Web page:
Important Collectors’ Wristwatches, P...

Hong Kong,the Ritz Carlton Hotel,harbour Room, 3rd Floor, Jun 02, 2007

LOT 278

Hunting Cased ?Independent Dead Center Seconds? Patek, Philippe & Cie., Genève, No. 90496, case No. 223592. Made in 1892, sold in December 1905 to Verhagen & Co. Very fine and very rare, 18K gold, hunting-cased, two-train, keyless pocket watch with independent dead center seconds. Accompanied by the original Certificat d?Origine and a letter from Patek Philippe regarding this watch dated July 28, 1980 and by the Extract from the Archives.

HKD 500,000 - 600,000

USD 65,000 - 80,000 / EUR 50,000 - 60,000

Sold: HKD 542,800

C. Four-body, "bassine", polished, activating push-button at 1 o?clock in the band. Hinged gold cuvette. D. White enamel, radial Roman numerals, outer minute track. Blued steel "spade" hands. M. 42 mm., 19???, rhodium-plated, 27 jewels, straight-line counterpoised and calibrated lever escapement, cut bimetallic compensation balance with gold screws, blued steel Breguet balance spring, a flirt mounted on the last pinion of the independent dead seconds train engaging escape wheel pinion allowing one-second jumps, Philippe?s patented winding system. Dial, case and movement signed. Diam. 52 mm. Property of an Italian Gentleman

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Grading System
Case: 2-28-32

Very good


Slightly restored

Movement: 3*


Overhaul recommended, at buyer's expense

Dial: 2-01

Very good

HANDS Original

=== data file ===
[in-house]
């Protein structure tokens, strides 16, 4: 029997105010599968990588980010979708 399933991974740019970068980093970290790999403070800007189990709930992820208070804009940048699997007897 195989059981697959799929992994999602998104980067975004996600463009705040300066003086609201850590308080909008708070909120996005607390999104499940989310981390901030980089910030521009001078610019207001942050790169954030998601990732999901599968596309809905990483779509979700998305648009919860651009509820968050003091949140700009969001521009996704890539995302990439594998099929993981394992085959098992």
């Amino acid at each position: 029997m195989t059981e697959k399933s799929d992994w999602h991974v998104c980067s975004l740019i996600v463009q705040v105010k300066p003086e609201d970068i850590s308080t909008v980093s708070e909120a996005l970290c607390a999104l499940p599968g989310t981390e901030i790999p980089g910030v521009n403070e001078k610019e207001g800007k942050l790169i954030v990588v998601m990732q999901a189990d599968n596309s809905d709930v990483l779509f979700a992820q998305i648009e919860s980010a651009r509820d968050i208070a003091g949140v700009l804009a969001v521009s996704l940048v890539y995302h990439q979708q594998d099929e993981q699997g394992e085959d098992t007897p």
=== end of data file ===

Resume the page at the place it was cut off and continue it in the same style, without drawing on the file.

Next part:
In the letter from Patek Philippe, dated July 28, 1980, it is stated that the present watch was open-faced and that the back was engraved with the initials ?EG?. The case was upgraded to hunting-cased and the monogram removed by Patek Philippe at the request of the former owner. 278 In 1776, in Geneva, Moise Pouzait invented the independent dead seconds mechanism in which the movement has two trains, one conventional, and the second with a sweep-seconds hand which can be stopped without stopping the main train. Adrien Philippe?s independent dead seconds mechanism differs radically from the conventional one based on Pouzait?s design. Philippe moved the entire "independent" train over the center bridge, allowing more room for the going train and the balance, which is larger, resulting in better timekeeping. There are fewer than two dozen recorded independent dead seconds watches by Patek Philippe, including the very first ones made by Patek and Czapek. This watch incorporates Adrien Philippe?s two patents concerning tandem winding: the first, for a "free", or "slipping", mainspring, patented on June 16, 1863 in France, and the second, for winding two mainsprings with one crown, Swiss patent No. 1017 of May 23, 1889. A similar watch was sold by Antiquorum, Geneva, April 24, 2004, lot 81. A virtually identical movement (No. 174021), is illustrated in "Patek Philippe, Genève", by Martin Huber and Alan Banbery, p.195.